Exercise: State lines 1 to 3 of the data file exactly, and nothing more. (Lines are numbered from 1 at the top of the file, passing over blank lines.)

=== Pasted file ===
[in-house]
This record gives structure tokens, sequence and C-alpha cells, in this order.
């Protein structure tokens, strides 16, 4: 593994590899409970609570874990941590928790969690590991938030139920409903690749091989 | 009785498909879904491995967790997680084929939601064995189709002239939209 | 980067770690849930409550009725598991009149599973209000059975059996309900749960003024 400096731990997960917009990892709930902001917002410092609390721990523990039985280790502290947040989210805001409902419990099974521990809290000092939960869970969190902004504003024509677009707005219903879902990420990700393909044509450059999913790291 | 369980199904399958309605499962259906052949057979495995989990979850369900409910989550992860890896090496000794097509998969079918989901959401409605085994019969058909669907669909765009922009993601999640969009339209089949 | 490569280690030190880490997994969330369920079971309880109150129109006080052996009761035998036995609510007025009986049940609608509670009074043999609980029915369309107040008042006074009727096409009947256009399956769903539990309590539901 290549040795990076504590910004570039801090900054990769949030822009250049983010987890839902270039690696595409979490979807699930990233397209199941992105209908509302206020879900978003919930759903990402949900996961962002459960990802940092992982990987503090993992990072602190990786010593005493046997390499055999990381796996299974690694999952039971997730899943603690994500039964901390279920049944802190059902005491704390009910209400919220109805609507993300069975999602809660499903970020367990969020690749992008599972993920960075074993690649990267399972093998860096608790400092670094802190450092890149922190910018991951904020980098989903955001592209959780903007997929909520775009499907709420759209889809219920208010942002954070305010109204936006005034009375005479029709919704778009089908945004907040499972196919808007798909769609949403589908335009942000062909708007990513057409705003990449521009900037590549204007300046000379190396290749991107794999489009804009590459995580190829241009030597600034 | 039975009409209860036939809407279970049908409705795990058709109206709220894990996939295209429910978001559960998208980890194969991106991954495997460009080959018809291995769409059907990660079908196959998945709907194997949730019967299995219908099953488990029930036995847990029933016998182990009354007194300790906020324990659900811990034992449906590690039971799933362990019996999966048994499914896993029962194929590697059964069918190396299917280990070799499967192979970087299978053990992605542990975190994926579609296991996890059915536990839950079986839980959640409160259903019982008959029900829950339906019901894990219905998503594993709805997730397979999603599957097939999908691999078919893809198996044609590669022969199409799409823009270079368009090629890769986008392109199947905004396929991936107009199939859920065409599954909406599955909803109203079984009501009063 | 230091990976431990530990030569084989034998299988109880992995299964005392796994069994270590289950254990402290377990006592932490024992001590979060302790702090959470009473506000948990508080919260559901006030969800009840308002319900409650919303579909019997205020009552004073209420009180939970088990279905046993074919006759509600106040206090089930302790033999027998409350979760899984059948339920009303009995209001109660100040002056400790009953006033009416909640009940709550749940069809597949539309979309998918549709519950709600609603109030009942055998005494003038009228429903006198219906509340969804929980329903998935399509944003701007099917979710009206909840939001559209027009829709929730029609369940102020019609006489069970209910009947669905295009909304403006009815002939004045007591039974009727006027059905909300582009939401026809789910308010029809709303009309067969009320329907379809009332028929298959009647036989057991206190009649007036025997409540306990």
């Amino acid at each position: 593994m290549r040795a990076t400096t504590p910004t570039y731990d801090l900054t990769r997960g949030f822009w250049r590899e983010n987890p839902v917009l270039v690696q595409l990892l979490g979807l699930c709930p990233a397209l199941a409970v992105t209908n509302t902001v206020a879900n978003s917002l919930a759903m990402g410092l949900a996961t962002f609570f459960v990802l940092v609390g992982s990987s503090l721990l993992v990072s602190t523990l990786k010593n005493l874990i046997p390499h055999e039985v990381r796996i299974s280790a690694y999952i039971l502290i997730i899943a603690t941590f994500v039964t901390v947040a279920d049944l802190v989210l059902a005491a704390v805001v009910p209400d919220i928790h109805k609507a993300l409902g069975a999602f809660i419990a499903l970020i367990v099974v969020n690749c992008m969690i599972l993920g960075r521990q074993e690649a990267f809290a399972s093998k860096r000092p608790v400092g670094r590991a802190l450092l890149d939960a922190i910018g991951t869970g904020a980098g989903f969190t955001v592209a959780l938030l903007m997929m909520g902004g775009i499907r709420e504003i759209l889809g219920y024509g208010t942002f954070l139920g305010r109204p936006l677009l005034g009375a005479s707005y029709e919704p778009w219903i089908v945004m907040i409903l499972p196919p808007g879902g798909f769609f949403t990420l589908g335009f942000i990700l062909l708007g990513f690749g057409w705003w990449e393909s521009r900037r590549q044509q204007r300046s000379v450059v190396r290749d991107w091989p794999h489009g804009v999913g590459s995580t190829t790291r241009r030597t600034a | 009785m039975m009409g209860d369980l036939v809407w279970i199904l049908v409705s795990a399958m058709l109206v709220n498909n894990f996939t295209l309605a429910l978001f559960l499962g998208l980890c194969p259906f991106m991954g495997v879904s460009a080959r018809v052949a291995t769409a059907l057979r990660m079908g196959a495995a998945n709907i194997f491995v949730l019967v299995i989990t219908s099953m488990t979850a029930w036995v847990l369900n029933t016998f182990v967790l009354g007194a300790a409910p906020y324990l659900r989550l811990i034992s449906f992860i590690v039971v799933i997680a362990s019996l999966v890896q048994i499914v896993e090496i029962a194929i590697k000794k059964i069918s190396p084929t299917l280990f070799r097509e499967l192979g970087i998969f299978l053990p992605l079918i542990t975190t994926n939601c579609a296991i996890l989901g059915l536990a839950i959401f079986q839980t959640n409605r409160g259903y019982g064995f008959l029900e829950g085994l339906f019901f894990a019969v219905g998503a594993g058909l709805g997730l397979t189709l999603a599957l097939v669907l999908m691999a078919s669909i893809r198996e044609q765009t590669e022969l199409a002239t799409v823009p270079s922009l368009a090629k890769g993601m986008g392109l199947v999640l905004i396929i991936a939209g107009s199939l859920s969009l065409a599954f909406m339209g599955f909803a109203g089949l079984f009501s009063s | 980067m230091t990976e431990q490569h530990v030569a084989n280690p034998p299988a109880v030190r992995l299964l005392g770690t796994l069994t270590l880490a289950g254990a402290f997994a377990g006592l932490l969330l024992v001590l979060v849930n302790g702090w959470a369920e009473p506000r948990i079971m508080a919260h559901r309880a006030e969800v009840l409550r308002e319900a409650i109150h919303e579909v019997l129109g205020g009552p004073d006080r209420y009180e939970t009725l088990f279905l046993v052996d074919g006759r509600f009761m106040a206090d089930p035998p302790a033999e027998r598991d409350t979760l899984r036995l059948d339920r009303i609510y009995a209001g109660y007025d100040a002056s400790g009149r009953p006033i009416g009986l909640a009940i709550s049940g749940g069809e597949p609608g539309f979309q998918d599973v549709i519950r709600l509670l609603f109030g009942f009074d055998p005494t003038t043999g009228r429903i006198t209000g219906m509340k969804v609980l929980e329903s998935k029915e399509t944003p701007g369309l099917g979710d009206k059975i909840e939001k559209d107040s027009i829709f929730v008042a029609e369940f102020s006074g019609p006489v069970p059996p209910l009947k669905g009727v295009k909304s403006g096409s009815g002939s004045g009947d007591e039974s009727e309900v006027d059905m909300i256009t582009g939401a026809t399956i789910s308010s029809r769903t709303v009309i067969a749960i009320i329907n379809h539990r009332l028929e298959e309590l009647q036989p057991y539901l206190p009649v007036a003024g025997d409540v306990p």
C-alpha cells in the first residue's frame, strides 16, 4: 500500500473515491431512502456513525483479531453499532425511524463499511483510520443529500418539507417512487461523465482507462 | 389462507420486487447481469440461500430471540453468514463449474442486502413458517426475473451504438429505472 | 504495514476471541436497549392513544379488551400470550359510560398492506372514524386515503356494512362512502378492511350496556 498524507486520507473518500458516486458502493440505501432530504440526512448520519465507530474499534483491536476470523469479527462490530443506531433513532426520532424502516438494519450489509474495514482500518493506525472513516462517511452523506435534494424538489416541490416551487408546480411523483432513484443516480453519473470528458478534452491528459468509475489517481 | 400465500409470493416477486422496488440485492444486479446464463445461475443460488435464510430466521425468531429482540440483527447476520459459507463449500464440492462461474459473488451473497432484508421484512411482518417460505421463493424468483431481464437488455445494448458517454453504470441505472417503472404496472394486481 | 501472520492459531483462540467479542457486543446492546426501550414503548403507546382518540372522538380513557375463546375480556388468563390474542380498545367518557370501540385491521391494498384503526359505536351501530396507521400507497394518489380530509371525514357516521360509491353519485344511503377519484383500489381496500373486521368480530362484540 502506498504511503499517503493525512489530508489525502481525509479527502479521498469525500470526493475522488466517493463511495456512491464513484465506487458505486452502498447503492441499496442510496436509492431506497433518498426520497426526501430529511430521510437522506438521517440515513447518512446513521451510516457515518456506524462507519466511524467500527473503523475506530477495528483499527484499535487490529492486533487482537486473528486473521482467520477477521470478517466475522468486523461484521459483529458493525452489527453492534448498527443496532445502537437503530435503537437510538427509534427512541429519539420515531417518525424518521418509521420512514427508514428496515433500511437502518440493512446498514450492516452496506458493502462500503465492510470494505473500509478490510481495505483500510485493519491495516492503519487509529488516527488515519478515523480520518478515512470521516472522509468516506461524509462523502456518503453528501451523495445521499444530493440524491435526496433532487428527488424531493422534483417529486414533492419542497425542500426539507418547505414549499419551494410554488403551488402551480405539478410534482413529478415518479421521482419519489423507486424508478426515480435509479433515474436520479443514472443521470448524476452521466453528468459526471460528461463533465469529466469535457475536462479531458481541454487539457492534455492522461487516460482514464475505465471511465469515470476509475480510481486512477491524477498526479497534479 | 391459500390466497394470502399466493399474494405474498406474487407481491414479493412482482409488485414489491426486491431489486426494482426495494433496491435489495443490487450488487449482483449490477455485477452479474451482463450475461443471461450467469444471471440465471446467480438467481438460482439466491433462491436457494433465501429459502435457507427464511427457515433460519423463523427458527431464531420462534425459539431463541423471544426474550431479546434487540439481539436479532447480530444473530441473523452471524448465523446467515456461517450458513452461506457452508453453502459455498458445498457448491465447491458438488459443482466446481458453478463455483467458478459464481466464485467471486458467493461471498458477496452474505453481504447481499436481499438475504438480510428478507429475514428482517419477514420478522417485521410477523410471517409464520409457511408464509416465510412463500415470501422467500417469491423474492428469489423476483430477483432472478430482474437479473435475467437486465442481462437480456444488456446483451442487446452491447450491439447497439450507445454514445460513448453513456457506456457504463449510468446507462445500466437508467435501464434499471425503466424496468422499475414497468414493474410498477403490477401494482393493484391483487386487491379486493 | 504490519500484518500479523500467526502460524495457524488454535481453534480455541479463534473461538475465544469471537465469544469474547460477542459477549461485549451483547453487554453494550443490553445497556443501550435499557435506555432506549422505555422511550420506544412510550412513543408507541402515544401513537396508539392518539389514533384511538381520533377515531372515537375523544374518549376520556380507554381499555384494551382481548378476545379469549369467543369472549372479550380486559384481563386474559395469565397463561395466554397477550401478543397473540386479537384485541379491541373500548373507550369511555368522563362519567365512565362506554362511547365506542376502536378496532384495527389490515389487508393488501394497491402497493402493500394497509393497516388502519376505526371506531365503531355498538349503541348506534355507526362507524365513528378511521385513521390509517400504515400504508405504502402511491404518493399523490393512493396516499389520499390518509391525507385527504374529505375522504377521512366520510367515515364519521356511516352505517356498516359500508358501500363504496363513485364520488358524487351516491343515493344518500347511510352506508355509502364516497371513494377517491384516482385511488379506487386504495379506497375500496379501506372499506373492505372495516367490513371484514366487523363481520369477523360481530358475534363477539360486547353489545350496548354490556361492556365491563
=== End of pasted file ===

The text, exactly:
[in-house]
This record gives structure tokens, sequence and C-alpha cells, in this order.
């Protein structure tokens, strides 16, 4: 593994590899409970609570874990941590928790969690590991938030139920409903690749091989 | 009785498909879904491995967790997680084929939601064995189709002239939209 | 980067770690849930409550009725598991009149599973209000059975059996309900749960003024 400096731990997960917009990892709930902001917002410092609390721990523990039985280790502290947040989210805001409902419990099974521990809290000092939960869970969190902004504003024509677009707005219903879902990420990700393909044509450059999913790291 | 369980199904399958309605499962259906052949057979495995989990979850369900409910989550992860890896090496000794097509998969079918989901959401409605085994019969058909669907669909765009922009993601999640969009339209089949 | 490569280690030190880490997994969330369920079971309880109150129109006080052996009761035998036995609510007025009986049940609608509670009074043999609980029915369309107040008042006074009727096409009947256009399956769903539990309590539901 290549040795990076504590910004570039801090900054990769949030822009250049983010987890839902270039690696595409979490979807699930990233397209199941992105209908509302206020879900978003919930759903990402949900996961962002459960990802940092992982990987503090993992990072602190990786010593005493046997390499055999990381796996299974690694999952039971997730899943603690994500039964901390279920049944802190059902005491704390009910209400919220109805609507993300069975999602809660499903970020367990969020690749992008599972993920960075074993690649990267399972093998860096608790400092670094802190450092890149922190910018991951904020980098989903955001592209959780903007997929909520775009499907709420759209889809219920208010942002954070305010109204936006005034009375005479029709919704778009089908945004907040499972196919808007798909769609949403589908335009942000062909708007990513057409705003990449521009900037590549204007300046000379190396290749991107794999489009804009590459995580190829241009030597600034 | 039975009409209860036939809407279970049908409705795990058709109206709220894990996939295209429910978001559960998208980890194969991106991954495997460009080959018809291995769409059907990660079908196959998945709907194997949730019967299995219908099953488990029930036995847990029933016998182990009354007194300790906020324990659900811990034992449906590690039971799933362990019996999966048994499914896993029962194929590697059964069918190396299917280990070799499967192979970087299978053990992605542990975190994926579609296991996890059915536990839950079986839980959640409160259903019982008959029900829950339906019901894990219905998503594993709805997730397979999603599957097939999908691999078919893809198996044609590669022969199409799409823009270079368009090629890769986008392109199947905004396929991936107009199939859920065409599954909406599955909803109203079984009501009063 | 230091990976431990530990030569084989034998299988109880992995299964005392796994069994270590289950254990402290377990006592932490024992001590979060302790702090959470009473506000948990508080919260559901006030969800009840308002319900409650919303579909019997205020009552004073209420009180939970088990279905046993074919006759509600106040206090089930302790033999027998409350979760899984059948339920009303009995209001109660100040002056400790009953006033009416909640009940709550749940069809597949539309979309998918549709519950709600609603109030009942055998005494003038009228429903006198219906509340969804929980329903998935399509944003701007099917979710009206909840939001559209027009829709929730029609369940102020019609006489069970209910009947669905295009909304403006009815002939004045007591039974009727006027059905909300582009939401026809789910308010029809709303009309067969009320329907379809009332028929298959009647036989057991206190009649007036025997409540306990």